WsdlCustomizer

WSDL Customization in Netbeans

Contents


   The JAX-WS specification defines standard XML-based customization for WSDL to Java mapping and to control certain
   features. These customizations, or binding declarations, can customize almost all WSDL components that can be mapped to
   Java, such as the service endpoint interface class, method name, parameter name, exception class, etc. The other important
   thing you can do with these binding declarations is control certain features,such as asynchrony, provider, wrapper style,
   and additional headers. For example, a client application can enable asynchrony for a particular operation in a portType
   or all operations in a portType or all portType operations defined in the WSDL file. 
   You can find another information here


   In Netbeans the WSDL customization is enabled for two different cases - Web Service clients and Web services from WSDL
   file. It could be done by three different means - embedded in WSDL file, in external file binded to client/service or in
   WSDL customizer provided by NetBeans. We will concentrate here on WSDL customizer, which is simplest of ways, how to 
   do customization.We will describe all customization scenarios,although customizer doesn't support them all. WSDL
   Customizer is identical for both use cases, so we will describe here only one - Web service client case. Prerequisites are
   that you have created Web service client on web service. Go to Projects tab and right click on web service node under Web
   Service references. Select Edit Web Service Attributes and click mouse button. WSDL Customizer dialog window will appear.


  • WSDL customizer:
   Image:dialog_WsdlCustomizer.png




WSDL customizer features


  • Declaring customizations
  • External Binding Declaration
  • Embedded Binding Declarations


  • Standard customizations supported by Customizer
  • Global bindings
  • Package Customization
  • Wrapper Style
  • Asynchrony
  • Class Customization
  • Java Method Customization


  • Standard customizations not supported by Customizer
  • The Provider Interface
  • Java Parameter Customization
  • Javadoc customization
  • XML Schema Customization
  • Handler Chain Customization




Declaring customizations


   All the binding declaration elements live in http://java.sun.com/xml/ns/jaxws namespace. There are two ways to specify
   binding declarations. In the first approach, all binding declarations pertaining to a given WSDL document are grouped
   together in a standalone document, called an external binding file. The second approach consists of embedding binding 
   declarations directly inside a WSDL document. In either case, the jaxws:bindings element is used as a container for JAX-WS
   binding declarations. 
   The jaxws prefix maps to the http://java.sun.com/xml/ns/jaxws namespace.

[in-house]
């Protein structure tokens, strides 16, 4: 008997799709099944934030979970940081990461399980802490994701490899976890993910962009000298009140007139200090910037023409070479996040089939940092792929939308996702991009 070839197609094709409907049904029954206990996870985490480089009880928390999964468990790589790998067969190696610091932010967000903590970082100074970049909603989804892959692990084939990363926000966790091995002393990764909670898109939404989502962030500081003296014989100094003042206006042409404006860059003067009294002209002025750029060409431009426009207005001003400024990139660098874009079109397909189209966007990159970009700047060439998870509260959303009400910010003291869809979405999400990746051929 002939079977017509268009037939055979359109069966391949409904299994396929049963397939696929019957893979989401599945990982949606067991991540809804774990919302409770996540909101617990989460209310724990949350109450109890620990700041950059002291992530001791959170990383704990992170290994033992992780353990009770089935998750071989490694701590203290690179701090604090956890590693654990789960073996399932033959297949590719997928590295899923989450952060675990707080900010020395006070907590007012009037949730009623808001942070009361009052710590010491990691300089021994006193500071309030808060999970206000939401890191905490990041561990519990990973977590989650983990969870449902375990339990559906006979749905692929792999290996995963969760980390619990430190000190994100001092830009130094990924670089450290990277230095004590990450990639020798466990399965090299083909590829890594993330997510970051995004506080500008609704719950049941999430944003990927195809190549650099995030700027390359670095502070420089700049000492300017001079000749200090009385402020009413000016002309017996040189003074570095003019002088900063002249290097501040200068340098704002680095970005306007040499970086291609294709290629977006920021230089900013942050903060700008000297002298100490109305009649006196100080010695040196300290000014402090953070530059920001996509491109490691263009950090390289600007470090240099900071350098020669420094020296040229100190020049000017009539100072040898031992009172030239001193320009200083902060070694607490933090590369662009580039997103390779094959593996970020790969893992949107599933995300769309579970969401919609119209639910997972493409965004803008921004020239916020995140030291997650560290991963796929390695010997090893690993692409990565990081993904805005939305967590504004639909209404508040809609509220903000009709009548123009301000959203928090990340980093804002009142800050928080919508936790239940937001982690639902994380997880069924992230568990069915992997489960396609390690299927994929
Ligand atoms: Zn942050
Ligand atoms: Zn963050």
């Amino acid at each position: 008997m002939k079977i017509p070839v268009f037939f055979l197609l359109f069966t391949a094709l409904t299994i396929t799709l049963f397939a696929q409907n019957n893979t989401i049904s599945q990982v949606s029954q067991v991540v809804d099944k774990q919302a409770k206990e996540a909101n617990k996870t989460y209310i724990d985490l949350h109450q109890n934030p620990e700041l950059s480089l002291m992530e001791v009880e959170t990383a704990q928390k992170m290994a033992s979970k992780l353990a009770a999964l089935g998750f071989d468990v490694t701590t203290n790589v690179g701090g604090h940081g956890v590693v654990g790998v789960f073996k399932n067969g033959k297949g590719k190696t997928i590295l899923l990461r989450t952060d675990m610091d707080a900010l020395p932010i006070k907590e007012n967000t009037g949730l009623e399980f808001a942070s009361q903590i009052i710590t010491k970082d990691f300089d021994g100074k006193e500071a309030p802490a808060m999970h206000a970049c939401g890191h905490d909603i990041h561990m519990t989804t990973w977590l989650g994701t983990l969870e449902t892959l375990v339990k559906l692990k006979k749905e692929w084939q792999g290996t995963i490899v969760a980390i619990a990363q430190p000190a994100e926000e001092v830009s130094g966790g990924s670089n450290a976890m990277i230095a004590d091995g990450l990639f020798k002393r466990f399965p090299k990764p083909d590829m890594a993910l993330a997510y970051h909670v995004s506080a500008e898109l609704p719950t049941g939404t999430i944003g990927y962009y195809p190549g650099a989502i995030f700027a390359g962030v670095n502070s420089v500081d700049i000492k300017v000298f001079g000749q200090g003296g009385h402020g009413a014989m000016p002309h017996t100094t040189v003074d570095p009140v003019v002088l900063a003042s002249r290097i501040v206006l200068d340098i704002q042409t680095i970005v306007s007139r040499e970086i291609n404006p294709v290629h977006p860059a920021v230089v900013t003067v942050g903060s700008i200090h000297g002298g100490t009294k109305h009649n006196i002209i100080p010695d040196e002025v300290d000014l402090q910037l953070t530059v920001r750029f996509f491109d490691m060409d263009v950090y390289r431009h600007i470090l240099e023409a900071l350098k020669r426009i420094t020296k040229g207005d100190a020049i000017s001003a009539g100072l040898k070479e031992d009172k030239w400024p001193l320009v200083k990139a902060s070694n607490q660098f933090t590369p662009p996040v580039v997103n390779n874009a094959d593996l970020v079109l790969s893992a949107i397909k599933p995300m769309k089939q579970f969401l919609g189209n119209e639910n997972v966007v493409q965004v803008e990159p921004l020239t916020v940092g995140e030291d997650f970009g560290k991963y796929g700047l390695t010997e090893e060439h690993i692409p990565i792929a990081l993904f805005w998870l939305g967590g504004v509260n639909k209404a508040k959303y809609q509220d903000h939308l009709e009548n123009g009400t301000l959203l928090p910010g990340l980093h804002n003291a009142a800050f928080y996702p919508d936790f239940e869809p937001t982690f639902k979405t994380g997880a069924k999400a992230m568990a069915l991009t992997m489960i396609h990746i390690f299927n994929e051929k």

External Binding Declaration


   External binding files are semantically equivalent to embedded binding declarations. When wsimport processes the WSDL 
   document for which there is an external binding file, it internalizes the binding declarations defined in the external
   binding file on the nodes in the WSDL document they target using the wsdlLocation attribute. The embedded binding 
   declarations can exist in a WSDL file and an external binding file targeting that WSDL, but wsimport may give an error if,
   upon embedding the binding declarations defined in the external binding files, the resulting WSDL document contains
   conflicting binding declarations.
   In Netbeans you can specify external binding file in property External Binding Files of customization dialog .


   * External Binding Files: 


Image:extbind_WsdlCustomizer.png

Embedded Binding Declarations


   Embedded binding declarations follow different rules compared to the binding declarations declared in the external binding
   file. Here are some important facts and rules as defined in the JAX-WS specification:


  • An embedded binding declaration is specified by using the jaxws:bindings element as a WSDL extension.
  • When a jaxws:bindings element is used as a WSDL extension, it must not have a node attribute.
  • The binding declaration must not have a child element whose qualified name is jaxws:bindings.
  • A binding declaration embedded in a WSDL can only affect the WSDL element it extends.


   Here's an example of embedded binding declarations in the WSDL AddNumbers.wsdl from the inline-customize sample:


 <tt><wsdl:portType name="AddNumbersImpl">
    <!-- wsdl:portType customizations -->
    <jaxws:bindings xmlns:jaxws="http://java.sun.com/xml/ns/jaxws">
        <!-- rename the generated SEI from AddNumbersImpl to MathUtil -->
        <jaxws:class name="MathUtil"/>
        ...
    </jaxws:bindings>
    <wsdl:operation name="addNumber">
    ...
</wsdl:portType></tt>